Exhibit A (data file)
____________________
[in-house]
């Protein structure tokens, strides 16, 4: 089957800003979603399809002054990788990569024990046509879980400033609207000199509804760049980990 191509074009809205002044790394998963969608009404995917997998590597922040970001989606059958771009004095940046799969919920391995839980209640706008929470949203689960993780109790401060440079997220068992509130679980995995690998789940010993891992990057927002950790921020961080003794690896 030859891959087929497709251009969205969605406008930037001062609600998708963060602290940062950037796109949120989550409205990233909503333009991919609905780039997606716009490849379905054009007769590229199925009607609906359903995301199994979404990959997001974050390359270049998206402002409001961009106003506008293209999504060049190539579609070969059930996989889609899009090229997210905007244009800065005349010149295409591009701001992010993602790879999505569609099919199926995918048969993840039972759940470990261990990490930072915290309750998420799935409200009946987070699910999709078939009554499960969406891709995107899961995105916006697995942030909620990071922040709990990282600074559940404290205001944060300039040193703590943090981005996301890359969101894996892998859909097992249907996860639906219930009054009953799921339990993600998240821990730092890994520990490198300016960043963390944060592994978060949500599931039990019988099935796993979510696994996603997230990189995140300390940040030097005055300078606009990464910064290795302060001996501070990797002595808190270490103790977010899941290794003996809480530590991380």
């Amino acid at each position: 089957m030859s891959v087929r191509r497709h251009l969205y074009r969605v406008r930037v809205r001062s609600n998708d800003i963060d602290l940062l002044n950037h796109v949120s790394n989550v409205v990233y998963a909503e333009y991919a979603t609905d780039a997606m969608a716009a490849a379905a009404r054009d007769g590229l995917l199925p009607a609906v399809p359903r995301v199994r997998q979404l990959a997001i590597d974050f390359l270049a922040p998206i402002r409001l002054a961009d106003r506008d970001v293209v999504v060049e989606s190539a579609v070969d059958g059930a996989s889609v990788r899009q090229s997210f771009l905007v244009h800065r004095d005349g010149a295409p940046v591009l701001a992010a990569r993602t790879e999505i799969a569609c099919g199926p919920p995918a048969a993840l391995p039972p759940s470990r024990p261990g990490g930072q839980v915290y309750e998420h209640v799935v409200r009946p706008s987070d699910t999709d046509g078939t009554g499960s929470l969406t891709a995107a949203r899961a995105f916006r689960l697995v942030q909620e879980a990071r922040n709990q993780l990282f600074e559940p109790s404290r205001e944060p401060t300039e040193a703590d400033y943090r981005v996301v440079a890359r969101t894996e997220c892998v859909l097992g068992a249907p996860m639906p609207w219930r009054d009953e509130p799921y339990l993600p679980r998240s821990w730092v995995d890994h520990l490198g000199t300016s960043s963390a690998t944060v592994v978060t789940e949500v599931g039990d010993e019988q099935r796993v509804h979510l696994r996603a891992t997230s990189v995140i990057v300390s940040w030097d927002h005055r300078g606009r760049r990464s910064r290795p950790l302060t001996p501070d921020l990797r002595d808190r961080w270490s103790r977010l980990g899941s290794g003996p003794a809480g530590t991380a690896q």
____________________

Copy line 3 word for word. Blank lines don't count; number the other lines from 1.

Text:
């Amino acid at each position: 089957m030859s891959v087929r191509r497709h251009l969205y074009r969605v406008r930037v809205r001062s609600n998708d800003i963060d602290l940062l002044n950037h796109v949120s790394n989550v409205v990233y998963a909503e333009y991919a979603t609905d780039a997606m969608a716009a490849a379905a009404r054009d007769g590229l995917l199925p009607a609906v399809p359903r995301v199994r997998q979404l990959a997001i590597d974050f390359l270049a922040p998206i402002r409001l002054a961009d106003r506008d970001v293209v999504v060049e989606s190539a579609v070969d059958g059930a996989s889609v990788r899009q090229s997210f771009l905007v244009h800065r004095d005349g010149a295409p940046v591009l701001a992010a990569r993602t790879e999505i799969a569609c099919g199926p919920p995918a048969a993840l391995p039972p759940s470990r024990p261990g990490g930072q839980v915290y309750e998420h209640v799935v409200r009946p706008s987070d699910t999709d046509g078939t009554g499960s929470l969406t891709a995107a949203r899961a995105f916006r689960l697995v942030q909620e879980a990071r922040n709990q993780l990282f600074e559940p109790s404290r205001e944060p401060t300039e040193a703590d400033y943090r981005v996301v440079a890359r969101t894996e997220c892998v859909l097992g068992a249907p996860m639906p609207w219930r009054d009953e509130p799921y339990l993600p679980r998240s821990w730092v995995d890994h520990l490198g000199t300016s960043s963390a690998t944060v592994v978060t789940e949500v599931g039990d010993e019988q099935r796993v509804h979510l696994r996603a891992t997230s990189v995140i990057v300390s940040w030097d927002h005055r300078g606009r760049r990464s910064r290795p950790l302060t001996p501070d921020l990797r002595d808190r961080w270490s103790r977010l980990g899941s290794g003996p003794a809480g530590t991380a690896q």